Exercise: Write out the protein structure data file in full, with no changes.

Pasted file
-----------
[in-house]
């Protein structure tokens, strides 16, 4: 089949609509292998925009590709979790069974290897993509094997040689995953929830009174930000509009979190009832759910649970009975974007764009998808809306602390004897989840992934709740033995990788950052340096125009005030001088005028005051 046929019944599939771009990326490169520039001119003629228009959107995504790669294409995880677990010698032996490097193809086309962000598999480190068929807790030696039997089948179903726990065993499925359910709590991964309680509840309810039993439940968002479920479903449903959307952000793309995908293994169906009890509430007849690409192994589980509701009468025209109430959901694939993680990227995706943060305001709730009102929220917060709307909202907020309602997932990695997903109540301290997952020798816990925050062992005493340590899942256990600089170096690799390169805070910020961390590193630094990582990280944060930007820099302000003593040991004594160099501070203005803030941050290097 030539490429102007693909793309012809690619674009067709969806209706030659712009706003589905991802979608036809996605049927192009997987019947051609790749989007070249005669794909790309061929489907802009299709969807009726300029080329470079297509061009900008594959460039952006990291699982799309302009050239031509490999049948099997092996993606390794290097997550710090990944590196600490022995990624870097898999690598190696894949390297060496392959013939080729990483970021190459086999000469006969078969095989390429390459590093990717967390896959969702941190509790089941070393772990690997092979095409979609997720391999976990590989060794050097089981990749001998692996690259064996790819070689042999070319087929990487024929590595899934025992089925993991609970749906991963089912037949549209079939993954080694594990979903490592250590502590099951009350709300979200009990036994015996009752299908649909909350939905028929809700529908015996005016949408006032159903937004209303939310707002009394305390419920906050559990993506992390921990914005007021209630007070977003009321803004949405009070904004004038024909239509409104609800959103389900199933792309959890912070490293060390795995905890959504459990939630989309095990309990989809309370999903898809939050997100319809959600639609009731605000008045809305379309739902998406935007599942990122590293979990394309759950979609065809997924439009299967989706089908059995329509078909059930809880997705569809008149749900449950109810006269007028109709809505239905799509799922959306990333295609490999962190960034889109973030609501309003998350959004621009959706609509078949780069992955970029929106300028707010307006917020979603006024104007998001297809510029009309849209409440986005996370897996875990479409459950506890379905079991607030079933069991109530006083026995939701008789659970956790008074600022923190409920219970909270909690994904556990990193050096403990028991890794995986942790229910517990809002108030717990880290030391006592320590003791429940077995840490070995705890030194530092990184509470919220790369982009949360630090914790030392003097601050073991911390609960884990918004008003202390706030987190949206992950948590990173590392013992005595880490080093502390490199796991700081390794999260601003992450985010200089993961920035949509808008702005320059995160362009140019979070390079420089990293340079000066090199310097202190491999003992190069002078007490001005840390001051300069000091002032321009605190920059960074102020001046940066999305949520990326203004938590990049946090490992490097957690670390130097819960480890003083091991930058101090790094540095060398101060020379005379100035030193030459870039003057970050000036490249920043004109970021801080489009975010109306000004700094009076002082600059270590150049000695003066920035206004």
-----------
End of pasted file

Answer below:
[in-house]
């Protein structure tokens, strides 16, 4: 089949609509292998925009590709979790069974290897993509094997040689995953929830009174930000509009979190009832759910649970009975974007764009998808809306602390004897989840992934709740033995990788950052340096125009005030001088005028005051 046929019944599939771009990326490169520039001119003629228009959107995504790669294409995880677990010698032996490097193809086309962000598999480190068929807790030696039997089948179903726990065993499925359910709590991964309680509840309810039993439940968002479920479903449903959307952000793309995908293994169906009890509430007849690409192994589980509701009468025209109430959901694939993680990227995706943060305001709730009102929220917060709307909202907020309602997932990695997903109540301290997952020798816990925050062992005493340590899942256990600089170096690799390169805070910020961390590193630094990582990280944060930007820099302000003593040991004594160099501070203005803030941050290097 030539490429102007693909793309012809690619674009067709969806209706030659712009706003589905991802979608036809996605049927192009997987019947051609790749989007070249005669794909790309061929489907802009299709969807009726300029080329470079297509061009900008594959460039952006990291699982799309302009050239031509490999049948099997092996993606390794290097997550710090990944590196600490022995990624870097898999690598190696894949390297060496392959013939080729990483970021190459086999000469006969078969095989390429390459590093990717967390896959969702941190509790089941070393772990690997092979095409979609997720391999976990590989060794050097089981990749001998692996690259064996790819070689042999070319087929990487024929590595899934025992089925993991609970749906991963089912037949549209079939993954080694594990979903490592250590502590099951009350709300979200009990036994015996009752299908649909909350939905028929809700529908015996005016949408006032159903937004209303939310707002009394305390419920906050559990993506992390921990914005007021209630007070977003009321803004949405009070904004004038024909239509409104609800959103389900199933792309959890912070490293060390795995905890959504459990939630989309095990309990989809309370999903898809939050997100319809959600639609009731605000008045809305379309739902998406935007599942990122590293979990394309759950979609065809997924439009299967989706089908059995329509078909059930809880997705569809008149749900449950109810006269007028109709809505239905799509799922959306990333295609490999962190960034889109973030609501309003998350959004621009959706609509078949780069992955970029929106300028707010307006917020979603006024104007998001297809510029009309849209409440986005996370897996875990479409459950506890379905079991607030079933069991109530006083026995939701008789659970956790008074600022923190409920219970909270909690994904556990990193050096403990028991890794995986942790229910517990809002108030717990880290030391006592320590003791429940077995840490070995705890030194530092990184509470919220790369982009949360630090914790030392003097601050073991911390609960884990918004008003202390706030987190949206992950948590990173590392013992005595880490080093502390490199796991700081390794999260601003992450985010200089993961920035949509808008702005320059995160362009140019979070390079420089990293340079000066090199310097202190491999003992190069002078007490001005840390001051300069000091002032321009605190920059960074102020001046940066999305949520990326203004938590990049946090490992490097957690670390130097819960480890003083091991930058101090790094540095060398101060020379005379100035030193030459870039003057970050000036490249920043004109970021801080489009975010109306000004700094009076002082600059270590150049000695003066920035206004």